National experts visit Oregon to testify in support of precedent-setting transparency legislation

FOR IMMEDIATE RELASE: Monday, March 9, 2009
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First-in-nation bill would require state to keep public database of number and quality of jobs created by private contractors receiving stimulus dollars

Salem, OR — Amidst renewed calls from the Obama administration for accountability from private contractors on the federal level, the Oregon State House of Representatives is considering a bill that would far outstrip the contractor accountability provisions maintained by any state governments to date.

This Monday at 8am, leading transparency experts from the national Coalition for an Accountable Recovery (CAR) testified before the Oregon House Business and Labor Committee in support of the bill, HB 2037, which would require private contractors in Oregon to disclose the number of employees and the wages, they pay. The measure has taken on crucial importance as the federal government has added job creation transparency requirements as a condition of the $6.48 billion in federal funds set aside for Oregon under the recovery plan.

According to Nathan Newman, Interim Executive Director of the Progressive States Network, a national network of legislators and advocates that is working to help states implement the recovery plan in coordination with CAR, “Oregon is taking an important step to make sure the recovery plan actually creates the jobs it is supposed to create. Every state needs this data so that they can take money away from contractors who aren’t serving the public interest and give it to programs that are. It’s the best way to ensure that the recovery funds go into the hands of working families who have been the most hard-hit by the recession.”

Despite the emphasis by President Obama on the need for tracking job creation, no states are systematically requiring contractors to report the number of their employees, the hours they work, or the wages they receive. It is thus impossible to determine what amount of recover dollars are really going to creating jobs.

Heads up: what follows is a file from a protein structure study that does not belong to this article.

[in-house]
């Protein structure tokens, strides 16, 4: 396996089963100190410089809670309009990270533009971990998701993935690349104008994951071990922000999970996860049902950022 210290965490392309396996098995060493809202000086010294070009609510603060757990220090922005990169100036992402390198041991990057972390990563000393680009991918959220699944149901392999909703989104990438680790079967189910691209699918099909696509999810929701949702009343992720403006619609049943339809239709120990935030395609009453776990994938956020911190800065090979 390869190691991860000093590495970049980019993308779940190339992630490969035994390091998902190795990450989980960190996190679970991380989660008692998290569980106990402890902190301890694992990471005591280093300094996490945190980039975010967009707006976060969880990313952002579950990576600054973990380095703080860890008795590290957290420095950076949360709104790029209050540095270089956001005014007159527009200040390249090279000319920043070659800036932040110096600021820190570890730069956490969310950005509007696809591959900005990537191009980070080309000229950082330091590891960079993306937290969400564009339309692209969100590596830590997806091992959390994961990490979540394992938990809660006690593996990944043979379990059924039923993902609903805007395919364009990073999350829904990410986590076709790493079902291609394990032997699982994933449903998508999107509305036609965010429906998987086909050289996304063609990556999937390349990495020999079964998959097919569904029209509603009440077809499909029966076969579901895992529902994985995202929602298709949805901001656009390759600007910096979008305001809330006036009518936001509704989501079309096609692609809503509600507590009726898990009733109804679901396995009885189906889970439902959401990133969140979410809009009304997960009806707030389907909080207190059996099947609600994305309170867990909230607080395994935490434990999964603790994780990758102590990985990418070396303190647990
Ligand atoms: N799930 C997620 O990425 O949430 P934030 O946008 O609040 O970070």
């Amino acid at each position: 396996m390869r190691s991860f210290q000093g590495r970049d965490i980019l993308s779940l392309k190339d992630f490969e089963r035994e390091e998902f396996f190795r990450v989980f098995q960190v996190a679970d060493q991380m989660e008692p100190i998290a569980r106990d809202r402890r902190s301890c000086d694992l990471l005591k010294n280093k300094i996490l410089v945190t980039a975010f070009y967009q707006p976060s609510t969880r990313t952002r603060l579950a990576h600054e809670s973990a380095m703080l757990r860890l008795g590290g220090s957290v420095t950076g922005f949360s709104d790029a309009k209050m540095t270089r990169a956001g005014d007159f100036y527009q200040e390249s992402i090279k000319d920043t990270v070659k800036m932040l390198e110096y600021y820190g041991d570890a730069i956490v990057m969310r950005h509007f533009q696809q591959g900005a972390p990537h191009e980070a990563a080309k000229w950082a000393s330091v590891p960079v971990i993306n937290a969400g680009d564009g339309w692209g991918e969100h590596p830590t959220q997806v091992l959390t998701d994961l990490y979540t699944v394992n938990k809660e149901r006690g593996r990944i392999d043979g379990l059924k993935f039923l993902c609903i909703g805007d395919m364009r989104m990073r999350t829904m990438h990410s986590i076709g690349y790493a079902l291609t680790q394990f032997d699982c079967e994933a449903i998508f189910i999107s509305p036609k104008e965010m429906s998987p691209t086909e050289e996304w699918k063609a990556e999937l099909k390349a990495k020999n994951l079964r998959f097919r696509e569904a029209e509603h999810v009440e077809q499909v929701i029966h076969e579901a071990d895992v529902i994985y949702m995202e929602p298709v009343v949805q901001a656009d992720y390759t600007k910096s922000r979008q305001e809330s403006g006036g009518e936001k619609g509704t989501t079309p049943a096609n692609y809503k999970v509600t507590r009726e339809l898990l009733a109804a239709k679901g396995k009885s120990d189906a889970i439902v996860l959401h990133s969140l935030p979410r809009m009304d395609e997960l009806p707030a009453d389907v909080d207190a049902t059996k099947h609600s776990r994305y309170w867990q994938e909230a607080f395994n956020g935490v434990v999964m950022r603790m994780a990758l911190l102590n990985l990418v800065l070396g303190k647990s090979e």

“Everyone is scrambling to put up these websites, but all the websites in the world won’t make a difference if they aren’t reporting meaningful data on whether contractors are actually creating quality jobs,” said Newman.

The lack of meaningful contractor data comes despite explicit requirements from the federal government and overwhelming demand from American public that states collect and report such data. Under ARRA, states are specifically required to collect contractor data, including the number and quality of jobs they create. In a January a poll conducted by Lake Research Partners and Topos Partnership, 76% of those polled said it was "extremely" or "very important" that state governments maintain websites that track “what companies and government agencies are getting the funds, for what purposes, and the number and quality of jobs being created or saved.”

According to Newman, “States are going to have to do this sooner or later. The states that demonstrate effective job creation programs will get additional support from the feds in the future, while those without transparent recovery plans will face an irate public ready to vote them out of office. So it’s not just a matter of ethics, it’s a matter of economic and political necessity. Fortunately, Oregon is leading the way in getting states on track to making the recovery do what it is supposed to do: put people back to work.”

Sean Molton, Director of Federal Information at OMB Watch, another member of the CAR that works to create greater transparency in government oversight programs, will also give testimony on Monday. A full text of the HB 2037 is available at:

The Coalition for an Accountable Recovery is made up of the following groups:

21st Century School Fund
Building Educational Success together (BEST)
Center for Cities and Schools
Center for Community Change
Center for Economic and Policy Research
Center for Fiscal Accountability
Center for Responsive Politics
Center on Policy Initiatives
Common Cause
Consumers Union
Economic Policy Institute
Good Jobs First
Moms Rising
National Institute for Money in State Politics
National Training and Information Center
OMB Watch
Open Technology Initiative/New America Foundation
Partnership for Working Families
PICO National Network
Progressive States Network
Project on Government Oversight
Public Citizen
Public Knowledge
Smart Growth America
Sunlight Foundation
Taxpayers for Common Sense
Transportation Equity Network
United States Public Interest Research Group (U.S. PIRG)